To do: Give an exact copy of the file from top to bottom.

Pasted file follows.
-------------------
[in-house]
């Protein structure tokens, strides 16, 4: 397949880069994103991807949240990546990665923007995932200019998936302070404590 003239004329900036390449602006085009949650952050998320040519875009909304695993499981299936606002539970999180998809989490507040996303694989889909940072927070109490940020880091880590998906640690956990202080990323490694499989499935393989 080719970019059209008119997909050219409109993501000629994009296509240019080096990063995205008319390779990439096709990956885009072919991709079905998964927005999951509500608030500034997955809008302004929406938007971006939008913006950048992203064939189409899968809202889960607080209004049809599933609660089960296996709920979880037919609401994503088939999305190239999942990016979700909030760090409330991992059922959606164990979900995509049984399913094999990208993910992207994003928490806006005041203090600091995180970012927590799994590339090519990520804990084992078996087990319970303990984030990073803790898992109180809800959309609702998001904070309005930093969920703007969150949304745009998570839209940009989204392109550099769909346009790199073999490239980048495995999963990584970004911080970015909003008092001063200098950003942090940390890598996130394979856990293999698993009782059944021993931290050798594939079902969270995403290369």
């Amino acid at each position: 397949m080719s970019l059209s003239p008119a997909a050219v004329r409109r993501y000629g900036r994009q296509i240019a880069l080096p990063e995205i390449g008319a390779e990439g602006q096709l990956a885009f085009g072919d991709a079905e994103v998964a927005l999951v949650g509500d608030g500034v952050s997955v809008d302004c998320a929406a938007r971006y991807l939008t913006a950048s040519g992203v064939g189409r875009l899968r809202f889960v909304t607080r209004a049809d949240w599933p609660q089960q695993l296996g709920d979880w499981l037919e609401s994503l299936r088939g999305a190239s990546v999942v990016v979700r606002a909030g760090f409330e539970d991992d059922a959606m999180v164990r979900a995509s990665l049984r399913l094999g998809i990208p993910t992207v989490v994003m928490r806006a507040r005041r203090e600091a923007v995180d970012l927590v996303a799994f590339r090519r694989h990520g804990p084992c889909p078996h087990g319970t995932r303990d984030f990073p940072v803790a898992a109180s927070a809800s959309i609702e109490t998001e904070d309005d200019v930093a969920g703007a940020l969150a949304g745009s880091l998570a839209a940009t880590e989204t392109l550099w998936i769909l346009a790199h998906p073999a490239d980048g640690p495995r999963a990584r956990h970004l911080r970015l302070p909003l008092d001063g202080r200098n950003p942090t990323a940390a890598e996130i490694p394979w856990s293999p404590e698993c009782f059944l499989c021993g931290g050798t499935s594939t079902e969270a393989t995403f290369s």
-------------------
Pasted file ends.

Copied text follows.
[in-house]
């Protein structure tokens, strides 16, 4: 397949880069994103991807949240990546990665923007995932200019998936302070404590 003239004329900036390449602006085009949650952050998320040519875009909304695993499981299936606002539970999180998809989490507040996303694989889909940072927070109490940020880091880590998906640690956990202080990323490694499989499935393989 080719970019059209008119997909050219409109993501000629994009296509240019080096990063995205008319390779990439096709990956885009072919991709079905998964927005999951509500608030500034997955809008302004929406938007971006939008913006950048992203064939189409899968809202889960607080209004049809599933609660089960296996709920979880037919609401994503088939999305190239999942990016979700909030760090409330991992059922959606164990979900995509049984399913094999990208993910992207994003928490806006005041203090600091995180970012927590799994590339090519990520804990084992078996087990319970303990984030990073803790898992109180809800959309609702998001904070309005930093969920703007969150949304745009998570839209940009989204392109550099769909346009790199073999490239980048495995999963990584970004911080970015909003008092001063200098950003942090940390890598996130394979856990293999698993009782059944021993931290050798594939079902969270995403290369």
């Amino acid at each position: 397949m080719s970019l059209s003239p008119a997909a050219v004329r409109r993501y000629g900036r994009q296509i240019a880069l080096p990063e995205i390449g008319a390779e990439g602006q096709l990956a885009f085009g072919d991709a079905e994103v998964a927005l999951v949650g509500d608030g500034v952050s997955v809008d302004c998320a929406a938007r971006y991807l939008t913006a950048s040519g992203v064939g189409r875009l899968r809202f889960v909304t607080r209004a049809d949240w599933p609660q089960q695993l296996g709920d979880w499981l037919e609401s994503l299936r088939g999305a190239s990546v999942v990016v979700r606002a909030g760090f409330e539970d991992d059922a959606m999180v164990r979900a995509s990665l049984r399913l094999g998809i990208p993910t992207v989490v994003m928490r806006a507040r005041r203090e600091a923007v995180d970012l927590v996303a799994f590339r090519r694989h990520g804990p084992c889909p078996h087990g319970t995932r303990d984030f990073p940072v803790a898992a109180s927070a809800s959309i609702e109490t998001e904070d309005d200019v930093a969920g703007a940020l969150a949304g745009s880091l998570a839209a940009t880590e989204t392109l550099w998936i769909l346009a790199h998906p073999a490239d980048g640690p495995r999963a990584r956990h970004l911080r970015l302070p909003l008092d001063g202080r200098n950003p942090t990323a940390a890598e996130i490694p394979w856990s293999p404590e698993c009782f059944l499989c021993g931290g050798t499935s594939t079902e969270a393989t995403f290369s």